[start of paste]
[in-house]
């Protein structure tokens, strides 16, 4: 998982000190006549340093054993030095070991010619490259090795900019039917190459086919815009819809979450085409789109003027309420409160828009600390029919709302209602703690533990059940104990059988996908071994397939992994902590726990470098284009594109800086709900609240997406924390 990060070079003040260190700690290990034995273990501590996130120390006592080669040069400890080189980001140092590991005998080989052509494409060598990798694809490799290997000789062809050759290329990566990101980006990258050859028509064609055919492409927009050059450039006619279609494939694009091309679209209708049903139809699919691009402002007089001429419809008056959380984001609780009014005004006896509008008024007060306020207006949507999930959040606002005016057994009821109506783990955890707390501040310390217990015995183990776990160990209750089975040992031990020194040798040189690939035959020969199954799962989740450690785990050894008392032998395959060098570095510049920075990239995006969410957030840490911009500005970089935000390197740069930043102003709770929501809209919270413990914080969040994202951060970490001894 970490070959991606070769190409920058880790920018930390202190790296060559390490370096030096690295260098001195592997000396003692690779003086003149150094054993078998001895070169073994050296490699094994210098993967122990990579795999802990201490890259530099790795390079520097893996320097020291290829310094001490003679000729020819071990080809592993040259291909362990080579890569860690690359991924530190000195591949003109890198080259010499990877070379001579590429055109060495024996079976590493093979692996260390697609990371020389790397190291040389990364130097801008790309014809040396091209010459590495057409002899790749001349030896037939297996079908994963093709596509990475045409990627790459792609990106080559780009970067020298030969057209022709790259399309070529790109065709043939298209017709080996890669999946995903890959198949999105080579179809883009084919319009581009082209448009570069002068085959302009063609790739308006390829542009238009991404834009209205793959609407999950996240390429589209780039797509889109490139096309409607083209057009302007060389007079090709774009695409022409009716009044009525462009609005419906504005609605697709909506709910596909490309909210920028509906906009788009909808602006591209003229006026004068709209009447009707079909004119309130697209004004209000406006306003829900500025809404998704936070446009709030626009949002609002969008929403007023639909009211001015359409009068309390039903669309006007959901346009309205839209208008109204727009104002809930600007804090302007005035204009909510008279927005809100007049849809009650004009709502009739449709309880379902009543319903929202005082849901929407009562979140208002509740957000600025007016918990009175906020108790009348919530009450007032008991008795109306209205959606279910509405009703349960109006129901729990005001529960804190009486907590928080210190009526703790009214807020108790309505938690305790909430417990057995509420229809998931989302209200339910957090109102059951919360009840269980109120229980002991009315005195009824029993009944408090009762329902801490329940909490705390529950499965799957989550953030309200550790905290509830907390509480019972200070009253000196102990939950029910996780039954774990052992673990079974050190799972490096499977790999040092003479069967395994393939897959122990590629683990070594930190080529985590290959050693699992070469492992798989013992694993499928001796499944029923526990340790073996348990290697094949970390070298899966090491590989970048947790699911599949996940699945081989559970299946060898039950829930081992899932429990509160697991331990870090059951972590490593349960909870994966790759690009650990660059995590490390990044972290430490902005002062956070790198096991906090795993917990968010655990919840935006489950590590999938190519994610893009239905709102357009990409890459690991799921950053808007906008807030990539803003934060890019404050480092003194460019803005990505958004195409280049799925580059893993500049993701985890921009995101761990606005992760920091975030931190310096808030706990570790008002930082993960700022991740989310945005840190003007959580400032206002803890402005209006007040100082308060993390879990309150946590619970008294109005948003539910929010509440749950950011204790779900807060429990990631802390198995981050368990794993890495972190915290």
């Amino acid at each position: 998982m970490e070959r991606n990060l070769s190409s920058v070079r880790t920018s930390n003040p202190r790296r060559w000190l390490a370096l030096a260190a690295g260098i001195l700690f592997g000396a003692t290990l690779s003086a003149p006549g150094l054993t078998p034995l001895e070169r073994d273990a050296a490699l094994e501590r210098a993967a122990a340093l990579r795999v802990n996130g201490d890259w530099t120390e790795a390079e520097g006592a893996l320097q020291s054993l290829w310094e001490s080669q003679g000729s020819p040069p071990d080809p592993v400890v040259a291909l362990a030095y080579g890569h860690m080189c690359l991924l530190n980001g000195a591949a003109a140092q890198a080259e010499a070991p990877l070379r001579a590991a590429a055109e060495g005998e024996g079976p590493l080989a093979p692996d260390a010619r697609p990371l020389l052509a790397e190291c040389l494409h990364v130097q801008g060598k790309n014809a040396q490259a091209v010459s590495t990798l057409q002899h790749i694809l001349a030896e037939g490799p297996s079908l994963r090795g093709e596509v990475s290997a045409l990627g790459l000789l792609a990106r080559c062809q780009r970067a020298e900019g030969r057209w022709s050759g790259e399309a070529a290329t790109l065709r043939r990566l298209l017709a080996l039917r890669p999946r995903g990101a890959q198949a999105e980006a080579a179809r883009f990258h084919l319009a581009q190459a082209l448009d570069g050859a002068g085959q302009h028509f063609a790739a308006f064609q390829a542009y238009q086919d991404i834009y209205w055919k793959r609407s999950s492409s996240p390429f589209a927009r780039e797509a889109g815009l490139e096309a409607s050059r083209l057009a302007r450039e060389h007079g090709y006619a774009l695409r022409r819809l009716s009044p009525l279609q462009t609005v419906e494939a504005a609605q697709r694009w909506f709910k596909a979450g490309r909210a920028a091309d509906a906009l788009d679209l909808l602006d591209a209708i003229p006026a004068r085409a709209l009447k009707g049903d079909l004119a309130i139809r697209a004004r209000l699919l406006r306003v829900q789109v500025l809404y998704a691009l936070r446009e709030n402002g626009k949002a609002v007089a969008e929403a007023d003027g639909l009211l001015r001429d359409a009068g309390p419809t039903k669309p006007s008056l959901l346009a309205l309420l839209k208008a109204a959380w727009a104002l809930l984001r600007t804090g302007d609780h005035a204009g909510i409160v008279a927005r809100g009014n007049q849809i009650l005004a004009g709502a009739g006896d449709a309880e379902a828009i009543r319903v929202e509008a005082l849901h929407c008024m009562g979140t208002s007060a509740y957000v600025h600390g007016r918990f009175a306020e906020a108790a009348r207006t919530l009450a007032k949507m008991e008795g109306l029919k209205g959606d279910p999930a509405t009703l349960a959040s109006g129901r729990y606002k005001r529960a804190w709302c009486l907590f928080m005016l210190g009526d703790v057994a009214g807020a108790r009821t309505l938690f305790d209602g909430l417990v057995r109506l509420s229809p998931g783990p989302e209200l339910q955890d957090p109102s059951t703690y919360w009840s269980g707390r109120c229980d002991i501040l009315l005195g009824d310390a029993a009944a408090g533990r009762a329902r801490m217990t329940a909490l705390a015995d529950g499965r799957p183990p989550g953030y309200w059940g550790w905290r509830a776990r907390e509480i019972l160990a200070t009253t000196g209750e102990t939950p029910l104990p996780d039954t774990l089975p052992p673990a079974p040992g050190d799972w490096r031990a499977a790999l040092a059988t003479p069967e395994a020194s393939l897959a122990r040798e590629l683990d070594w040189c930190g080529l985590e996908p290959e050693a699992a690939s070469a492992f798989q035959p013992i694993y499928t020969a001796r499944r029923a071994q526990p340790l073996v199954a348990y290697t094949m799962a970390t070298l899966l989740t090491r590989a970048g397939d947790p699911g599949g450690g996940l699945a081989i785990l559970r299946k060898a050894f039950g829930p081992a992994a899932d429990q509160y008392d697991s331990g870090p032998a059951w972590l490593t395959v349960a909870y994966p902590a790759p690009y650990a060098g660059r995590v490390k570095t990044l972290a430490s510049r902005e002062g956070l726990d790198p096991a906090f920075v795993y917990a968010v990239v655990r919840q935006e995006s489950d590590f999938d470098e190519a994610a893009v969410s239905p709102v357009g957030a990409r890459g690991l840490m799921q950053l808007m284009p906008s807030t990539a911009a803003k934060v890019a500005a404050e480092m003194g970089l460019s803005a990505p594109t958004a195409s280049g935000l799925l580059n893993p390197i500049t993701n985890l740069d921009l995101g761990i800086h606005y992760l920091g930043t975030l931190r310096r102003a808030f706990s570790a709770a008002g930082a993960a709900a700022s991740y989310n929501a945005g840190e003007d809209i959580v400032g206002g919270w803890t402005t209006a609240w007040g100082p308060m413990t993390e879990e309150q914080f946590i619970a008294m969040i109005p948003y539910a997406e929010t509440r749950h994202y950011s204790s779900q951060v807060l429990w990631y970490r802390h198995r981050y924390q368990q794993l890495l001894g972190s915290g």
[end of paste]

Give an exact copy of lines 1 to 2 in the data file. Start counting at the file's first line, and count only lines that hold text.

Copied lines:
[in-house]
């Protein structure tokens, strides 16, 4: 998982000190006549340093054993030095070991010619490259090795900019039917190459086919815009819809979450085409789109003027309420409160828009600390029919709302209602703690533990059940104990059988996908071994397939992994902590726990470098284009594109800086709900609240997406924390 990060070079003040260190700690290990034995273990501590996130120390006592080669040069400890080189980001140092590991005998080989052509494409060598990798694809490799290997000789062809050759290329990566990101980006990258050859028509064609055919492409927009050059450039006619279609494939694009091309679209209708049903139809699919691009402002007089001429419809008056959380984001609780009014005004006896509008008024007060306020207006949507999930959040606002005016057994009821109506783990955890707390501040310390217990015995183990776990160990209750089975040992031990020194040798040189690939035959020969199954799962989740450690785990050894008392032998395959060098570095510049920075990239995006969410957030840490911009500005970089935000390197740069930043102003709770929501809209919270413990914080969040994202951060970490001894 970490070959991606070769190409920058880790920018930390202190790296060559390490370096030096690295260098001195592997000396003692690779003086003149150094054993078998001895070169073994050296490699094994210098993967122990990579795999802990201490890259530099790795390079520097893996320097020291290829310094001490003679000729020819071990080809592993040259291909362990080579890569860690690359991924530190000195591949003109890198080259010499990877070379001579590429055109060495024996079976590493093979692996260390697609990371020389790397190291040389990364130097801008790309014809040396091209010459590495057409002899790749001349030896037939297996079908994963093709596509990475045409990627790459792609990106080559780009970067020298030969057209022709790259399309070529790109065709043939298209017709080996890669999946995903890959198949999105080579179809883009084919319009581009082209448009570069002068085959302009063609790739308006390829542009238009991404834009209205793959609407999950996240390429589209780039797509889109490139096309409607083209057009302007060389007079090709774009695409022409009716009044009525462009609005419906504005609605697709909506709910596909490309909210920028509906906009788009909808602006591209003229006026004068709209009447009707079909004119309130697209004004209000406006306003829900500025809404998704936070446009709030626009949002609002969008929403007023639909009211001015359409009068309390039903669309006007959901346009309205839209208008109204727009104002809930600007804090302007005035204009909510008279927005809100007049849809009650004009709502009739449709309880379902009543319903929202005082849901929407009562979140208002509740957000600025007016918990009175906020108790009348919530009450007032008991008795109306209205959606279910509405009703349960109006129901729990005001529960804190009486907590928080210190009526703790009214807020108790309505938690305790909430417990057995509420229809998931989302209200339910957090109102059951919360009840269980109120229980002991009315005195009824029993009944408090009762329902801490329940909490705390529950499965799957989550953030309200550790905290509830907390509480019972200070009253000196102990939950029910996780039954774990052992673990079974050190799972490096499977790999040092003479069967395994393939897959122990590629683990070594930190080529985590290959050693699992070469492992798989013992694993499928001796499944029923526990340790073996348990290697094949970390070298899966090491590989970048947790699911599949996940699945081989559970299946060898039950829930081992899932429990509160697991331990870090059951972590490593349960909870994966790759690009650990660059995590490390990044972290430490902005002062956070790198096991906090795993917990968010655990919840935006489950590590999938190519994610893009239905709102357009990409890459690991799921950053808007906008807030990539803003934060890019404050480092003194460019803005990505958004195409280049799925580059893993500049993701985890921009995101761990606005992760920091975030931190310096808030706990570790008002930082993960700022991740989310945005840190003007959580400032206002803890402005209006007040100082308060993390879990309150946590619970008294109005948003539910929010509440749950950011204790779900807060429990990631802390198995981050368990794993890495972190915290």